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Press Briefing by Chief of Staff Leon Panetta, Secretary of Education Dick Riley, O.M.B. Director Alice Rivlin and Deputy Secretary of Labor Tom Glynn

July 11, 1995

4:09 P.M. EDT

MR. PANETTA: I am joined here by Secretary Riley from Education, Alice Rivlin from OMB, and Tom Glynn, who is Deputy Secretary at Labor. Congress has, over the last six months, debated and then enacted a balanced budget proposal. The President stated to the country that he thought their balanced budget proposal reflected the wrong priorities for the country by essentially cutting education benefits, cutting Medicare beneficiaries, cutting other basic benefits in order to fund a huge tax cut, largely for the wealthy.

And that was the reason he introduced his ten-year balanced budget plan which he believes reflects the right way to try to achieve a balanced budget without hurting working families in this country.

I think the reality of those differences is now coming home to roost as we see the first appropriations bill that affect people in this country beginning to come out of the subcommittees on the House side. The reality of those differences makes clear that the watch word is not watch what they say, but, in fact, watch what they do.

The House subcommittee yesterday on VA-HUD adopted a 1966 appropriations bills for veterans, housing, the environment and national service. And today, we believe about 6:00 p.m., the Chairman of the Subcommittee on Education, Health, Human Services, and Labor will announce a proposal that he expects his subcommittee to mark-up this evening.

These first results of the Republicans' budget plan as it's implemented shows the reality of the concerns that the President had with regards to the budget because these budgets literally bludgeon working families in this country.

In order to balance the budget in seven years, they make huge, deep, and unacceptable cuts in education, job training, national service, housing and the environment. Let me give you a few examples of what is contained in the bills that we expect to be reported out of the Appropriations Committee into the floor.

On education and training programs, Goals 2000 for training teachers and reforming our skills -- terminated. Summer jobs programs for young people -- terminated. National Service Programs to encourage volunteer work, help young people obviously afford a college education -- terminated. Head Start has about 60,000 kids who will be thrown out of the program. Title I is a program that literally will be taken away from 1 million kids in this country. Safe and Drug Free Schools cut by 60 percent. Adult job training -- cut by 25 percent.

In housing, there is a 50 percent cut in the assistance for the homeless that is included in the bill that came out of that subcommittee.

The ability of the federal government to enforce environmental laws will virtually be decimated by the proposal that was reported out. A 50 percent cut in EPA's enforcement program which represents literally a moratorium on enforcement of the Clean Water Act and a one-third cut in EPA's work force overall. EPA would have to begin to notify Superfund contractors that they will have to stop work on a number of the polluted sites in this country.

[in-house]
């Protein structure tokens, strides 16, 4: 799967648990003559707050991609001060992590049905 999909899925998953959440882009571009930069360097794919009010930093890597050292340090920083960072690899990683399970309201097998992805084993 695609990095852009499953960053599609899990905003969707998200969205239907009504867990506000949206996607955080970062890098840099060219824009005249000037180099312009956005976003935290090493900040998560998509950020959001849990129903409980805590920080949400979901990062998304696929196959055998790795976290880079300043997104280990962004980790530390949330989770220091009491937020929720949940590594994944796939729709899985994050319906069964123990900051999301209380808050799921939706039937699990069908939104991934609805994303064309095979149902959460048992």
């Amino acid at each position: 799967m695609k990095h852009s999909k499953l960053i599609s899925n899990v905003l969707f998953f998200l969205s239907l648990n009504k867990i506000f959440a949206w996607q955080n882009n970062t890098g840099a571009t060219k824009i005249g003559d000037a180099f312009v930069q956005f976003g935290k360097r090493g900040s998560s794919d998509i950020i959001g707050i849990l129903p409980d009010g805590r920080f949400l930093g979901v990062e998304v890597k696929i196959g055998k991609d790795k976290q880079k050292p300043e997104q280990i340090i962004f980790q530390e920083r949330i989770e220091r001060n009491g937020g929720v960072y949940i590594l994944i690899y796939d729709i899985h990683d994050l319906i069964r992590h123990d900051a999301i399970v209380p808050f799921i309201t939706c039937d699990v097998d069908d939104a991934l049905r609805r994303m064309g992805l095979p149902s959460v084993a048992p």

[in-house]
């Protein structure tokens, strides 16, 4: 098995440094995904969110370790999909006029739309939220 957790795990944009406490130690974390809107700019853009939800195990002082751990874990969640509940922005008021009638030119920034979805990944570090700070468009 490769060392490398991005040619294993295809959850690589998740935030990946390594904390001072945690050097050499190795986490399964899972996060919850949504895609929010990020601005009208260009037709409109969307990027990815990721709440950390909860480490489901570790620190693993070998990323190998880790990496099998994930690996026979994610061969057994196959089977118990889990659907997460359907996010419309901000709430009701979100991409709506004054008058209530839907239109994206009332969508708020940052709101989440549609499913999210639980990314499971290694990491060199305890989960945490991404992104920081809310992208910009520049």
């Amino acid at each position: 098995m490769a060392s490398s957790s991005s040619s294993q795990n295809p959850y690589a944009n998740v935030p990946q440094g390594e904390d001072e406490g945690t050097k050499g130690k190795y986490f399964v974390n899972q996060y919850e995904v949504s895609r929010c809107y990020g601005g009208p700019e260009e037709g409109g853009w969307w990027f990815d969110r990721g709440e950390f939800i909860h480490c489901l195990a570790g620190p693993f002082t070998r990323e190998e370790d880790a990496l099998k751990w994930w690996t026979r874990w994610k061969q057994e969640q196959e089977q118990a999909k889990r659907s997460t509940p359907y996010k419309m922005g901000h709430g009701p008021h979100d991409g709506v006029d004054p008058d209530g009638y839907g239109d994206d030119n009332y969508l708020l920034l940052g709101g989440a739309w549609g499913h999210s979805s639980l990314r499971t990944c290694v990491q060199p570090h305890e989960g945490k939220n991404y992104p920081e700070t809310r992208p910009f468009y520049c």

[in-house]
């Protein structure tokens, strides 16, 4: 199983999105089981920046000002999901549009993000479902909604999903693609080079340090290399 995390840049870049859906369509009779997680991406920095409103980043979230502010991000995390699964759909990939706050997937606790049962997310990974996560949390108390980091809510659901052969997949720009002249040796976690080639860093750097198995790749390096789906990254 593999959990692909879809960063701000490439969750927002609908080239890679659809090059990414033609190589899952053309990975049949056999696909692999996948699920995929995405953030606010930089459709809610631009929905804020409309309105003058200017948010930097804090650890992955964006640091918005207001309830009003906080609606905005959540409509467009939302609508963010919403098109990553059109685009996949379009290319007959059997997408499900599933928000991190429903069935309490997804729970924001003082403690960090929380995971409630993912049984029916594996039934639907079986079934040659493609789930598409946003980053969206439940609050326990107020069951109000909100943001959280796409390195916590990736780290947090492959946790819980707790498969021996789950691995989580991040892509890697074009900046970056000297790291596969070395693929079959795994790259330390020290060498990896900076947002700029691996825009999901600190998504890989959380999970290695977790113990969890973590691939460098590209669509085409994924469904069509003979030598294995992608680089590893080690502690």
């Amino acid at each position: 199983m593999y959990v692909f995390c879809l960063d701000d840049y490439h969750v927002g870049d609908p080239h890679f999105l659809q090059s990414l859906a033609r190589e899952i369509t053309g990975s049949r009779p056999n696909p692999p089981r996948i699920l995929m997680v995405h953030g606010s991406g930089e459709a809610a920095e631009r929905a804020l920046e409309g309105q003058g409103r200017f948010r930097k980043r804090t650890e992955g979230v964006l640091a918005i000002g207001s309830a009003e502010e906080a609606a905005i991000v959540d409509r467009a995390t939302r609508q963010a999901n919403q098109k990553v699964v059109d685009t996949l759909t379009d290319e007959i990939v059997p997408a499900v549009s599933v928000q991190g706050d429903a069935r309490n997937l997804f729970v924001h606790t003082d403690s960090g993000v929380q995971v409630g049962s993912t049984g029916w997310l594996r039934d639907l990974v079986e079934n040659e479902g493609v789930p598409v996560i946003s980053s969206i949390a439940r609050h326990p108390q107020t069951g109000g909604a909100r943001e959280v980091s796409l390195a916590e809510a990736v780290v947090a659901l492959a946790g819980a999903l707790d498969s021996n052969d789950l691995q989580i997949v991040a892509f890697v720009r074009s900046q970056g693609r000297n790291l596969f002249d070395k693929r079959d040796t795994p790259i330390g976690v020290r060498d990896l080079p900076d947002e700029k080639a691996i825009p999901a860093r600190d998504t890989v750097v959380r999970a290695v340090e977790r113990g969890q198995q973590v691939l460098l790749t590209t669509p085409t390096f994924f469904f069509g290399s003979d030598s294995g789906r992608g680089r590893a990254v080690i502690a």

Finally, on community development banks, that also has been terminated.

The President will not allow the Congress to make our children, our schools, our workers and the environment suffer in order to fund a tax cut for the wealthy and to meet the arbitrary targets that the Republicans have put into their balanced budget proposal.

So let me make clear: If these bills reach the President's desk in their current form, he will veto those bills. Again, let me repeat: Those bills reach the President's desk in their current form in the manner in which they cut children and cut those who are most vulnerable in our society, he will veto them.

Make no mistake, the President will not accept anything that the Congress sends to him. It is up to the Congress to decide now whether they will choose cooperation over confrontation, leadership over partisan politics, or sensible policies over extreme policies. Those are the choices that we will be facing over these next few months.

And, obviously, it is up to the leadership of this country, on all sides, to try to find a way to achieve a balanced budget in a way that is in keeping with the basic principles that all of us believe in in this country, that we've got to have a sense of family and a sense of community, and reach out to each other to assist rather than punishing those that are most vulnerable.

Mr. Secretary.

SECRETARY RILEY: Thank you. The expected results of the Subcommittee on Education and HHS and Labor leaves me very, very disappointed. It's really kind of a bad day for education at a time when education is the most important thing that this country is about. And we have in place, really, the mechanisms for making gigantic progress and so much exciting activity is taking place throughout the country and, yet, we come in here the total cuts for all appropriations, $22.6 billion, are four percent, that's a four percent cut is the basic big cut we're looking at. What does education play in that. Our cut of $3.8 billion is 15 percent of our budget. So, we're looking at a four percent cut with education taking a 15 percent of its budget as its part.

Now, that is bad news in itself. When you look at what the American people want, they want, clearly, improved basic skills. They want schools to be safer and drug free. They want parent involvement. They want teacher improvement. They want standards raised. They want access to college. They want flexibility for state and local schools. And that's exactly what Goals 2000 and school-to-work and the changes of the elementary and secondary act are providing. Exactly where the school folks and where the American parents want to be.

So, what do they do here. They take the basics out of education by cutting over $1 billion from our redesign Title One dealing, of course, with disadvantaged kids. They send a terrible signal to families by cutting by more than in half, 55 to 60 percent of safe and drug-free schools. They are destroying the bipartisan effort to assist thousands of local schools to raise their own standards, use their own reforms in their own way in the bipartisan Goals 2000 which was passed about one year ago and is now actively being used and taken advantage of in 47 states and all the territories and lots of exciting things happen.